- Save > File > Format > WAV
- Set IR end to maximum (1,365ms).
Back in Smaart…
- File > Load impulse response and choose the file you just saved.
- Calculate Spectrograph at 16kHz with 99% overlap.
- Adjust upper and lower thresholds to discover room modes.
This method is more challenging than the previous because the graph is harder to read.
Workaround #3 – Medium difficulty/cheapest
Room EQ Wizard is a free app with some great functionality. Although it can create a power average, it will not generate a waterfall or spectrogram of the average. Your two options are to generate a vector average instead or open the average you created in Averager. You’ll get slightly different results, but essentially the same frequency information. It looks like this.
I still call this one medium difficulty because of the hoops you have to jump through.
Treat the room modes with EQ filters
Now that you have identified the room modes, treat them with narrow band (Q > 10, BW < 1/6oct) filters and listen to the results.
Here’s what my filters looked like in Vu-Net.
As you can see, I decided to audition a bunch of different filters.
Here’s the average IR of my room post EQ in FIR Capture.
And here it is in Smaart.
And here it is in REW.
WARNING: YOUR RESULTS MAY VARY
While listening in the audience, I auditioned each filter and discovered how easy it was to overdo it. A little help from the notch filter tightened up the mix, but too much and it lost its life and excitement.
What’s a room mode?
Resonance: wavelengths that “agree” with a volume.
a pressure wave that decays more slowly than those of the surrounding frequenciesdaytonaudio.com
Standing wave: non-propagating, it’s “standing” in space because it’s reflecting back and forth between two surfaces or nodes.
In physics, a standing wave, also known as a stationary wave, is a wave which oscillates in time but whose peak amplitude profile does not move in space. The peak amplitude of the wave oscillations at any point in space is constant with time, and the oscillations at different points throughout the wave are in phase.Wikipedia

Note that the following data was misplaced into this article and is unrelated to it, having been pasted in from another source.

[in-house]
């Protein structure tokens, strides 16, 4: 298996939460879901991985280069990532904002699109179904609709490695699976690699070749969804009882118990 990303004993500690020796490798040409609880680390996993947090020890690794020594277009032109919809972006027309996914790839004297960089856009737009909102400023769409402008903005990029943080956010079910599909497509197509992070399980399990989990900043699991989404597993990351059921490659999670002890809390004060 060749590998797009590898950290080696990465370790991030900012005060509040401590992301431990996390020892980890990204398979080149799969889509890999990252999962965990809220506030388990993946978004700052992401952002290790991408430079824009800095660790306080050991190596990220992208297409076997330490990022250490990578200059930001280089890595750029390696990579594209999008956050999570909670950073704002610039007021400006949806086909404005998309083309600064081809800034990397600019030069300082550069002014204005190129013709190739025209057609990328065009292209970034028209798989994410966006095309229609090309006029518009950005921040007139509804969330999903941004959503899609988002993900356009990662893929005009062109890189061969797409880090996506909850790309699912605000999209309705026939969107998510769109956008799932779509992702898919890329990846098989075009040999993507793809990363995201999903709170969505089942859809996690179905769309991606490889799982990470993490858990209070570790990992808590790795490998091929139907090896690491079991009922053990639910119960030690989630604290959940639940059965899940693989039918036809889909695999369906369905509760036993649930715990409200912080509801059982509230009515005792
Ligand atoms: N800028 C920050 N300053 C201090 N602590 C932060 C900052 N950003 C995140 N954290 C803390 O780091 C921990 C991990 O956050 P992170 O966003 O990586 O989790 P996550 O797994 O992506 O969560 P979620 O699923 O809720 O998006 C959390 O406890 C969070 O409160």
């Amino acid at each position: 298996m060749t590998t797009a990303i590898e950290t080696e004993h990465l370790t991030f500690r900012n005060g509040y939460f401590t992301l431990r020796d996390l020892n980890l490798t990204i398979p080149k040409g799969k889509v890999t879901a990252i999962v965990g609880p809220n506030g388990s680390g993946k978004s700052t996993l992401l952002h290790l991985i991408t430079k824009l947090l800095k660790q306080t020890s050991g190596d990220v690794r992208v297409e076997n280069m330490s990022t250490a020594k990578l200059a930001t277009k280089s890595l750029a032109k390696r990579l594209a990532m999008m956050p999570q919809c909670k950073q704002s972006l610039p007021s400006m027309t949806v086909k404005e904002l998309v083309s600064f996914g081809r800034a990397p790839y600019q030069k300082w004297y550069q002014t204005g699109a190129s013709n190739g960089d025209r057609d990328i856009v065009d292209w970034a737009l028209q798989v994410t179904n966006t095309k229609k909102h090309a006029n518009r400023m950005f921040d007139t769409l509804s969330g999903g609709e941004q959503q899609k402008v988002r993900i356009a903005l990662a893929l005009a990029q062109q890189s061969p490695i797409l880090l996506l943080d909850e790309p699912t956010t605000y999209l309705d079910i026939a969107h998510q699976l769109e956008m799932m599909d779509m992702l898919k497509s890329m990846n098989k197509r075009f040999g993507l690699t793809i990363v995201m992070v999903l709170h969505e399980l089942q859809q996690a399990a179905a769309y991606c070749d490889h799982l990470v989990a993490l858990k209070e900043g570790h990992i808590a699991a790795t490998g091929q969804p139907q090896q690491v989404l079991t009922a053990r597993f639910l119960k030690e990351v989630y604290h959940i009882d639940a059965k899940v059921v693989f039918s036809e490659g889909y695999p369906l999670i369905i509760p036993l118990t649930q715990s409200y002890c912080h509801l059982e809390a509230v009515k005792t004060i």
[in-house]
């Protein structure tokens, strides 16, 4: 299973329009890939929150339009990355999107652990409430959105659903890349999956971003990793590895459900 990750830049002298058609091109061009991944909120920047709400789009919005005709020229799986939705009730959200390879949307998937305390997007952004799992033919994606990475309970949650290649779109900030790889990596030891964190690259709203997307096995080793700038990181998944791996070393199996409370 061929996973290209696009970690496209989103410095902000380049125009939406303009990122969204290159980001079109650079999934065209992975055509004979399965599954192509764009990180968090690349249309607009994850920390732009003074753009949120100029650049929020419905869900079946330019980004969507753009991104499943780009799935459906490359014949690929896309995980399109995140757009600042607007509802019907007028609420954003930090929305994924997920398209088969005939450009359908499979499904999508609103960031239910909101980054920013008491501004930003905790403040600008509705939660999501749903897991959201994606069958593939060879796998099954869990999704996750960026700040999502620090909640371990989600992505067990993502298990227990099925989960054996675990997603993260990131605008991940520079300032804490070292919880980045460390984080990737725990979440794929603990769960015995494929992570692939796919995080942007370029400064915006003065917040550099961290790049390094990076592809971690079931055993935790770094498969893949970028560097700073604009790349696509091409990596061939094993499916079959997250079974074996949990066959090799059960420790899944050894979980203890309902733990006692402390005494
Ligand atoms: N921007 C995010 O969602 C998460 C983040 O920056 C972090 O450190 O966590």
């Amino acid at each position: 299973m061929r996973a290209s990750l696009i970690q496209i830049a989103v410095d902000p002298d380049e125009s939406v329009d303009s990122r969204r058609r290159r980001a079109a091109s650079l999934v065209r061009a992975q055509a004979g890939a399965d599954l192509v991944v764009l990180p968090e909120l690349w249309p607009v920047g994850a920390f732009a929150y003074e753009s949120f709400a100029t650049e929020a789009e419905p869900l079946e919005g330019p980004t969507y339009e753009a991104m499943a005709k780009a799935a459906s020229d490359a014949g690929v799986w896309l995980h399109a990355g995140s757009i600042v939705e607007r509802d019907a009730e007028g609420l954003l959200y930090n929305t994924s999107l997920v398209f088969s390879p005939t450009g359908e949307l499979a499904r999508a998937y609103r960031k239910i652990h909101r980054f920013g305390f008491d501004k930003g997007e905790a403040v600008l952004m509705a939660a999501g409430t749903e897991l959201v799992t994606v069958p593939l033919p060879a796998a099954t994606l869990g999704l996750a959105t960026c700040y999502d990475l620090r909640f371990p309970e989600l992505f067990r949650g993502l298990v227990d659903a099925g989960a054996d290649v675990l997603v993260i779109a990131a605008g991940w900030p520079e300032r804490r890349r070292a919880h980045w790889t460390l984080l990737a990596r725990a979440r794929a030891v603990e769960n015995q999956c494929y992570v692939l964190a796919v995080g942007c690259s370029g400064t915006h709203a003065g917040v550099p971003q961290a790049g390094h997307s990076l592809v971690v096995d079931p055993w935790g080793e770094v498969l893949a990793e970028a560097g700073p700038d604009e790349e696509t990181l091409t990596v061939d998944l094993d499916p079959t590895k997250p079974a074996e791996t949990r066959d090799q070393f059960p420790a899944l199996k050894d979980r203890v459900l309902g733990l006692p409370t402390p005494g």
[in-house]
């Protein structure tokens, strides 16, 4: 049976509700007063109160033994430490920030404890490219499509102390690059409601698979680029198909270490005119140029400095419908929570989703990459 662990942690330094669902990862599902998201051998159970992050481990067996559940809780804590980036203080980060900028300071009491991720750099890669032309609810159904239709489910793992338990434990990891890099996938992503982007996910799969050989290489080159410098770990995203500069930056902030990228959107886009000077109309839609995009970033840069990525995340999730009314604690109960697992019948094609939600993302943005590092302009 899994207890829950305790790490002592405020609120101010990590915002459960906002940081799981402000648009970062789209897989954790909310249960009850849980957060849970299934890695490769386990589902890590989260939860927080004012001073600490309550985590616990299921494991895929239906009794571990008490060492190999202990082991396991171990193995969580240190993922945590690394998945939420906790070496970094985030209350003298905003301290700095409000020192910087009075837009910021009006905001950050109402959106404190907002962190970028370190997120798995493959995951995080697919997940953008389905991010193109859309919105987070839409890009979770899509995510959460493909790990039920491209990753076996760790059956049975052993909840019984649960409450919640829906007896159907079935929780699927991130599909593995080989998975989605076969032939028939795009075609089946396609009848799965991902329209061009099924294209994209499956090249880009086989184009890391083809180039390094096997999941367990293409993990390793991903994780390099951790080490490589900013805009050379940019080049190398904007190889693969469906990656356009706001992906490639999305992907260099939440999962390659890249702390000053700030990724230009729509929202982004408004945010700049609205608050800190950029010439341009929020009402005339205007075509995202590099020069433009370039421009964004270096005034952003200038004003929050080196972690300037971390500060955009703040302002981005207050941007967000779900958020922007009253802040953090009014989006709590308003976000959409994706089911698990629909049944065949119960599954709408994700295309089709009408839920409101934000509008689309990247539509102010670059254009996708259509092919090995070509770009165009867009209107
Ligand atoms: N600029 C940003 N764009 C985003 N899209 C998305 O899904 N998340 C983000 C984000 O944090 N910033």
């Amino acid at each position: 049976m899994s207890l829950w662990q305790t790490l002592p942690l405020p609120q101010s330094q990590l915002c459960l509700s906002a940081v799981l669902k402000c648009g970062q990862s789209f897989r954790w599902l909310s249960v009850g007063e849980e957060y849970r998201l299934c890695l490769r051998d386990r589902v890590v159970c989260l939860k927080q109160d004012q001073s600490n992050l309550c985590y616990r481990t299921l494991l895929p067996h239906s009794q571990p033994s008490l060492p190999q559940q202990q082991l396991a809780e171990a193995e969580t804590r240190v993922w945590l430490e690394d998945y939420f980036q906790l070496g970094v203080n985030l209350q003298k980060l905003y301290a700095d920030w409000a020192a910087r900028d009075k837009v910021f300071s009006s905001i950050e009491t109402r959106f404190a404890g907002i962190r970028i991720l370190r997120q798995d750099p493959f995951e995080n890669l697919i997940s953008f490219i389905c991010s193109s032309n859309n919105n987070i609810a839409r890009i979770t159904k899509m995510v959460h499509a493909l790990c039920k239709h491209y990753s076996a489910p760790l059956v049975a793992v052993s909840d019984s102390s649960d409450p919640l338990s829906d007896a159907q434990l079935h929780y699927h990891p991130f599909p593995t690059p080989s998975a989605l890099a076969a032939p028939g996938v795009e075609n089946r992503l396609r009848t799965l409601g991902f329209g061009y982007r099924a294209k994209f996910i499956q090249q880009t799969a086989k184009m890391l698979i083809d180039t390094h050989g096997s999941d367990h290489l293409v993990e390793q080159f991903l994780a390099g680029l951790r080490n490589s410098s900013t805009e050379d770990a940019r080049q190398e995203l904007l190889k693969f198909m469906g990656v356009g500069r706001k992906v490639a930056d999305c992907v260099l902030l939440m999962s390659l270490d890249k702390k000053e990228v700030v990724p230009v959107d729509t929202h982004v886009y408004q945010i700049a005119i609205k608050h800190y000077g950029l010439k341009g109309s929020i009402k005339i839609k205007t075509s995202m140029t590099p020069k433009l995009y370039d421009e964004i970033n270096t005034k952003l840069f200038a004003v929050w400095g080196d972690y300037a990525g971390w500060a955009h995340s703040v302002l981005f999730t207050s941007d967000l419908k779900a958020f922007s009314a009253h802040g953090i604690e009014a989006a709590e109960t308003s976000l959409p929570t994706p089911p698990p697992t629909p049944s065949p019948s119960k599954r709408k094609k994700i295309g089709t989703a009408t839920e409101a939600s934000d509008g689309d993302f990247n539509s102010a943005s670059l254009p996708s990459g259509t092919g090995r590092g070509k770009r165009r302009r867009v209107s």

Room mode: now we take duration into account. If the standing wave is standing around for longer than its neighbors, it might be a room mode.
Room modes are the collection of resonances that exist in a room when the room is excited by an acoustic source such as a loudspeaker.Wikipedia
*What’s critical frequency?
Critical frequency is a milestone in the transition of room acoustics from lower density modal behavior to higher density geometric behavior. It can be estimated with by dividing 3,390 by the room’s smallest dimension (3c / RSD).
If you are working in arenas all the time, you’ll never need to worry about it, but if you are working in small rooms it can give you some insight into the behavior of your room.
Also, the first mode can be found dividing the speed of sound by twice the room’s longest dimension (c/2L).
Questions I didn’t answer
Wouldn’t the ceiling need to be 25ft away or shorter to have a room mode at 132Hz?
Yes, because 3,390/25=137Hz. At the time, I neglected to consider this. I never measured the ceiling, but it was probably closer to 30 or 40ft, which would put the critical frequency at about 113 or 85Hz.
Why was I seeing resonances above the critical frequency?
My only idea is that critical frequency is a milestone for a transition not a true/false verification.
What do you think? (read Michael’s response below)
Also, have you tried measuring and treating room modes? What were your results?